While the soldiers under General Funston took military charge of the city, squads of cavalry and troops of infantry patrolling the streets and guarding the sections that had not yet been touched by the flames, Mayor Schmitz and Chief of Police Dinan sprang into the breach and prepared to make a desperate charge against the platoons of the fire. This was not all that was needed to be done. From the “Barbary Coast,” as the resort of the vicious and criminal classes was called, hordes of wretches poured out as soon as night fell, seeking to slip through the guards and loot stores and rob the dead in the burning section. Orders were given to the soldiers to kill all who were engaged in such work, and these orders were carried out. An associated Press reporter saw three of these thieves shot and fatally wounded, and doubtless others of them were similarly dealt with elsewhere.
A band of fire-fighters was quickly organized by the Mayor and Chief of Police, and the devoted firemen put themselves in the face of the flames, determined to do their utmost to stay them in their course. Cut off from the use of their accustomed engines and water streams, which might have been effective if brought into play at the beginning of the struggle, there was nothing to work with but the dynamite cartridge and the gunpowder mine, and they set bravely to work to do what they could with these. On every side the roar of explosions could be heard, and the crash of falling walls came to the ear, while people were forced to leave buildings which still stood, but which it was decided must be felled. Frequently a crash of stone and brick, followed by a cloud of dust, gave warning to pedestrians that destruction was going on in the forefront of the flames, and that travel in such localities was unsafe.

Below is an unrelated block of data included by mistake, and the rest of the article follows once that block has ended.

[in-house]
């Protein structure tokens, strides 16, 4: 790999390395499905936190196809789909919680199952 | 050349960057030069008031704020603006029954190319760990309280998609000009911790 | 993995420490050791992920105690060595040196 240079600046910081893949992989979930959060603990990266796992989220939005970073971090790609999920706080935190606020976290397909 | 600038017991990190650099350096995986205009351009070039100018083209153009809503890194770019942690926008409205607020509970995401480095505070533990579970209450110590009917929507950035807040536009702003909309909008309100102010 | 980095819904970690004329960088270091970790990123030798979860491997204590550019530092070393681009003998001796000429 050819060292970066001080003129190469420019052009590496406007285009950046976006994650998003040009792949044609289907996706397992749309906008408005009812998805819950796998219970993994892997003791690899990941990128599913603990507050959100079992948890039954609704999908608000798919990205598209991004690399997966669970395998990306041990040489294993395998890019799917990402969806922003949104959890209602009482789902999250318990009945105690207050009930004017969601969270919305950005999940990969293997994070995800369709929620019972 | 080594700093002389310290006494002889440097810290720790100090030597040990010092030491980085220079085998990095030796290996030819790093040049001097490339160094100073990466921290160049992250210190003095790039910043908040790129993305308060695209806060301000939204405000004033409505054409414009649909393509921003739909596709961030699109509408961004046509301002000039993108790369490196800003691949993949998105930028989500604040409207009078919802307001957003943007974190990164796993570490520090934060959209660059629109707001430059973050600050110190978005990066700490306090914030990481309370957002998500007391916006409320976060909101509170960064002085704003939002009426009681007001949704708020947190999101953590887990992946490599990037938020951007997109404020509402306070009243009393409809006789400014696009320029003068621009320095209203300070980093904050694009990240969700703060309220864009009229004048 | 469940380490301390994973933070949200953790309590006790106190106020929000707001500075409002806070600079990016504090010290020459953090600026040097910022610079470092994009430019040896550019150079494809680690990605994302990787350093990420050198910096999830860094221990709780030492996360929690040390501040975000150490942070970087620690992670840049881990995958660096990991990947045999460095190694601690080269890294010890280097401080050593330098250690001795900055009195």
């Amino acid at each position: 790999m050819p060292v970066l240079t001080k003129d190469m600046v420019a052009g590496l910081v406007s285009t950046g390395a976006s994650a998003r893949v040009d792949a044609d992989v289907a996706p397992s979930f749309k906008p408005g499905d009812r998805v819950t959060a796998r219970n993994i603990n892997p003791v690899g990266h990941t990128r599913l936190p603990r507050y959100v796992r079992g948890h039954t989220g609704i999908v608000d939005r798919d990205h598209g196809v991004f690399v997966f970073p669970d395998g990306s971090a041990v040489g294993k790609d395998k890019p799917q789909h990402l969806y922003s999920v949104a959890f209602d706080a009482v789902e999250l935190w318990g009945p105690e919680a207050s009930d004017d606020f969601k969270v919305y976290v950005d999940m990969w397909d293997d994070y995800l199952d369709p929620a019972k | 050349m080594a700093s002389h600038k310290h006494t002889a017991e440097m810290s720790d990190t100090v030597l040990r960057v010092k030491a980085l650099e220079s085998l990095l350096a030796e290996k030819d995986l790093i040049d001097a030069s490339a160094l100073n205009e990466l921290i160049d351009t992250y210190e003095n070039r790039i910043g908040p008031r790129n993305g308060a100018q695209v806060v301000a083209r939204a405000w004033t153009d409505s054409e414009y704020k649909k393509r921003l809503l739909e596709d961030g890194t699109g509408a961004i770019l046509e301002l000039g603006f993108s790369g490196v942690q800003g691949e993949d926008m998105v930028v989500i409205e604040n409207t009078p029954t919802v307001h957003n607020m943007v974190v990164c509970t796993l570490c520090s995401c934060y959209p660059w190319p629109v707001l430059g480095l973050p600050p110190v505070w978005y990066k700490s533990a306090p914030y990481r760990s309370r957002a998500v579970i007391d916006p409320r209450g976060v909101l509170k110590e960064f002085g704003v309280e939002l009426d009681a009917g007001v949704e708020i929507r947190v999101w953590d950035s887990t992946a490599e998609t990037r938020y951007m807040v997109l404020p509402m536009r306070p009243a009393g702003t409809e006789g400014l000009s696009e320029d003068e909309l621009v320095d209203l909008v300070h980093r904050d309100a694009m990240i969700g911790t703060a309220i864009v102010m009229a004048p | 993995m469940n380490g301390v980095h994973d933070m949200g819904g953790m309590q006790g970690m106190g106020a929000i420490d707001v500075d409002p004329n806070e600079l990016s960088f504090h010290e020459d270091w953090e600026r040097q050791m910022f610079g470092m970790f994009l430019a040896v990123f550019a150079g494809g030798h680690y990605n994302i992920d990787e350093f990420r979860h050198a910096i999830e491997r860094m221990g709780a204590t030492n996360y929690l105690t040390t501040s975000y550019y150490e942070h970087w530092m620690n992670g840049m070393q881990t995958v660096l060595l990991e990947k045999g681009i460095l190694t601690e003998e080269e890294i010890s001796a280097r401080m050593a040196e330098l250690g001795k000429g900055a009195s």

All through the night of Wednesday and the morning of Thursday this work went on, hopelessly but resolutely. During the following day blasts could be heard in different sections at intervals of a few minutes, and buildings not destroyed by fire were blown to atoms, but over the gaps jumped the live flames, and the disheartened fire-fighters were driven back step by step; but they continued the work with little regard for their own safety and with unflinching desperation.
One instance of the peril they ran may be given. Lieutenant Charles O. Pulis, commanding the Twenty-fourth Company of Light Artillery, had placed a heavy charge of dynamite in a building at Sixth and Jesse Streets. For some reason it did not explode, and he returned to relight the fuse, thinking it had become extinguished. While he was in the building the explosion took place, and he received injuries that seemed likely to prove fatal, his skull being fractured and several bones broken, while he was injured internally. In the early morning, when the fire reached the municipal building on Portsmouth Square, the nurses, with the